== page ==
Open minded people want their ideas debated and challenged so that they can be refined. Open minded people realize that they don’t know everything, and in fact know very little and have a lot to learn. Open minded people view their lives as a journey with others; one where we’re all in this together to search for and discover the richest life possible.

Open minded people tend to:

  1. Seek feedback regularly and honestly
  2. Be vulnerable and humble in their approach and perspectives
  3. Ask a lot of clarifying questions with the goal of furthering their understanding
  4. Enjoy disagreements as an opportunity for learning
  5. Sit next to someone and look for ways to expand their thoughts

Closed minded people don’t want their ideas challenged because they take them as idictments. Closed minded people tend to:

  1. Get frustrated when they can’t get the other person to agree with them
  2. Are more likely to make statements than ask questions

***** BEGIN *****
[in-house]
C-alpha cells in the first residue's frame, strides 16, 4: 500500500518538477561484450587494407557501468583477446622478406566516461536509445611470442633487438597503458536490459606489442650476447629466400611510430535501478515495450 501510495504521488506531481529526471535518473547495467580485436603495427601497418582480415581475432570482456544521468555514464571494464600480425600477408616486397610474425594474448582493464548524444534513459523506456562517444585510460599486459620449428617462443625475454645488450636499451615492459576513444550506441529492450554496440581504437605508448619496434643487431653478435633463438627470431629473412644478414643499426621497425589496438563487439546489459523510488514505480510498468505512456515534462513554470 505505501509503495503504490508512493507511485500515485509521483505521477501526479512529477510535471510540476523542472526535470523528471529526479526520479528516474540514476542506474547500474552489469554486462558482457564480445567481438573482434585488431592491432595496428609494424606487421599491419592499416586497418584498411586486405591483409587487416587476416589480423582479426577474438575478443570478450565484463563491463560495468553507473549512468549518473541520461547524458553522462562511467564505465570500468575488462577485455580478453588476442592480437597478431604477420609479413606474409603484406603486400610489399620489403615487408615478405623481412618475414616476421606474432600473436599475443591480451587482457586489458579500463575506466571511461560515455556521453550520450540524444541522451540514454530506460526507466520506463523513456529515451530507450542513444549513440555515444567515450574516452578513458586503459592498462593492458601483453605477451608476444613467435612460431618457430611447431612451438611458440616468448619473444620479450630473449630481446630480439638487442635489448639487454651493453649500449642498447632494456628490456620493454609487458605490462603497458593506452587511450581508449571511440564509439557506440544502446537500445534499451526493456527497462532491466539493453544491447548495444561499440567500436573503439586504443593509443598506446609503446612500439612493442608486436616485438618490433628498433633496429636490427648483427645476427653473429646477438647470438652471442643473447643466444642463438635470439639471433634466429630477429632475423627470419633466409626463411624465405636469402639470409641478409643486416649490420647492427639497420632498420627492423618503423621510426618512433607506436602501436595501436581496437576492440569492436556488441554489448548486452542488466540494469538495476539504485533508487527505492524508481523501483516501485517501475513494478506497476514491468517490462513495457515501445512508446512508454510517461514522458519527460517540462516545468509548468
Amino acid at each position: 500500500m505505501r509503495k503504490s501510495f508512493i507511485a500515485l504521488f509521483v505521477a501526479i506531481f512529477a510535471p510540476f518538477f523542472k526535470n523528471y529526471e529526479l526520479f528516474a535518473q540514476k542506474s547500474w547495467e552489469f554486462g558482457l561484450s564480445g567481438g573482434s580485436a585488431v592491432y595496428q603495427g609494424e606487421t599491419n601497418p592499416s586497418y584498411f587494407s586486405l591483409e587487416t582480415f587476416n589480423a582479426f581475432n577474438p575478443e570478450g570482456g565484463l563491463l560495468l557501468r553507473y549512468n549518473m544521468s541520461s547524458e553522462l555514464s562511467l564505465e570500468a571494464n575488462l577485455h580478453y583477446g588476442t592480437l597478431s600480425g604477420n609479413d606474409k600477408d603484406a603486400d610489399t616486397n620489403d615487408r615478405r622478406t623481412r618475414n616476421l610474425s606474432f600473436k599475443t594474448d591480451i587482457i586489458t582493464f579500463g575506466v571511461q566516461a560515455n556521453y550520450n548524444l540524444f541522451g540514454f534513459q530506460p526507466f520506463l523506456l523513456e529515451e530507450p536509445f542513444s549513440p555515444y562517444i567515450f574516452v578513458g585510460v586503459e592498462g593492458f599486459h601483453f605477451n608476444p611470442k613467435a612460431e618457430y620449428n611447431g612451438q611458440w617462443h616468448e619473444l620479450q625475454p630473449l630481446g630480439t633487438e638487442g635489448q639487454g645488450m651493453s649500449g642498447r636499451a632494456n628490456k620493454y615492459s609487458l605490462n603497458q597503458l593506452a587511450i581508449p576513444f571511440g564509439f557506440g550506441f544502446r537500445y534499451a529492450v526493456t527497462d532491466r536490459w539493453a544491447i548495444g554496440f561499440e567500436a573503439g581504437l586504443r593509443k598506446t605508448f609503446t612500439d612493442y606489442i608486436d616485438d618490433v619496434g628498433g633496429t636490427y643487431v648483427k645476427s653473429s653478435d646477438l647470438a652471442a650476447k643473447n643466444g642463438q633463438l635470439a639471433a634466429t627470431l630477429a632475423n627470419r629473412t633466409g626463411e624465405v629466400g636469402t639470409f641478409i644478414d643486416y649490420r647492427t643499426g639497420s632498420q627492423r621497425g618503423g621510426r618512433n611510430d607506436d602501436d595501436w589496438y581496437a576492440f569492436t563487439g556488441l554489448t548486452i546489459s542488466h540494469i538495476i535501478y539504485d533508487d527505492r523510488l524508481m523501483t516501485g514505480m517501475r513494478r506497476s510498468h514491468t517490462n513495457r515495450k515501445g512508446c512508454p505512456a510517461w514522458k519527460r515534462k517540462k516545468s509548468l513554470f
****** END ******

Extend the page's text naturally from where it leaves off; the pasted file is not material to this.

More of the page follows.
3. Focus on being understood rather than understanding others
  4. Ask leading questions designed to trap others to see their point of view
  5. Sit across from someone and look for ways to shut down their opinions

Value unity

Lastly, value unity. There is so much division and derision in this world without our adding to it. In my life, I’ve had my share of unifying moments and dividing ones both as the victim of those moments and the instigator. Sadly, in my youth I’ve too often been the instigator of dividing moments, most (if not all) of which are very regrettable. Many of those dividing events were driven from principle, from hurt, from self-preservation. It took a lot of pain and work to learn that whatever satisfaction I got from those actions was always short lived and ultimately not conducive to me learning to become the man that I desired to be.

Instead, I’ve been learning to see the value of togetherness, of building unity, and of being a peacemaker. Despite it being hard, unintuitive, and often very frustrating, I’ve learned that unity and connection is far better than being right, than being justified in my righteous indignation.